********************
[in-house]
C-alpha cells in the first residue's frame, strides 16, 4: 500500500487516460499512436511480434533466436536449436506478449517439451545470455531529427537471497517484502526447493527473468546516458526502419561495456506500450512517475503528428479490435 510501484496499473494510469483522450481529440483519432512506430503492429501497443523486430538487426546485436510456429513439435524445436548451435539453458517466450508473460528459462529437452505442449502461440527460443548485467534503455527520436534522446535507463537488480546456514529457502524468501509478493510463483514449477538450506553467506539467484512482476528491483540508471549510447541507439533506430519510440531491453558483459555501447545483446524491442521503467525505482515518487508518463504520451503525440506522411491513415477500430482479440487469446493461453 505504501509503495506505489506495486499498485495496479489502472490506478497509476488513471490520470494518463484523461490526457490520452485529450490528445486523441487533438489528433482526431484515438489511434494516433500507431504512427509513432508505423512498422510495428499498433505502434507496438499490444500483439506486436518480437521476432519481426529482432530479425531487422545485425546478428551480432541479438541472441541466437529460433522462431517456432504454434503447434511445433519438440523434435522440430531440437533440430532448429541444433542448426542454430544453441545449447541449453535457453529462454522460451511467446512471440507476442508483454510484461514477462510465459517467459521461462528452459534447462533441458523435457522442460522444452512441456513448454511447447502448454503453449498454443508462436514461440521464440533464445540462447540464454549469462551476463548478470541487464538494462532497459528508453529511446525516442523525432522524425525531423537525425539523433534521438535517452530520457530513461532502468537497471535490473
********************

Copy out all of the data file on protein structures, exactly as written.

[in-house]
C-alpha cells in the first residue's frame, strides 16, 4: 500500500487516460499512436511480434533466436536449436506478449517439451545470455531529427537471497517484502526447493527473468546516458526502419561495456506500450512517475503528428479490435 510501484496499473494510469483522450481529440483519432512506430503492429501497443523486430538487426546485436510456429513439435524445436548451435539453458517466450508473460528459462529437452505442449502461440527460443548485467534503455527520436534522446535507463537488480546456514529457502524468501509478493510463483514449477538450506553467506539467484512482476528491483540508471549510447541507439533506430519510440531491453558483459555501447545483446524491442521503467525505482515518487508518463504520451503525440506522411491513415477500430482479440487469446493461453 505504501509503495506505489506495486499498485495496479489502472490506478497509476488513471490520470494518463484523461490526457490520452485529450490528445486523441487533438489528433482526431484515438489511434494516433500507431504512427509513432508505423512498422510495428499498433505502434507496438499490444500483439506486436518480437521476432519481426529482432530479425531487422545485425546478428551480432541479438541472441541466437529460433522462431517456432504454434503447434511445433519438440523434435522440430531440437533440430532448429541444433542448426542454430544453441545449447541449453535457453529462454522460451511467446512471440507476442508483454510484461514477462510465459517467459521461462528452459534447462533441458523435457522442460522444452512441456513448454511447447502448454503453449498454443508462436514461440521464440533464445540462447540464454549469462551476463548478470541487464538494462532497459528508453529511446525516442523525432522524425525531423537525425539523433534521438535517452530520457530513461532502468537497471535490473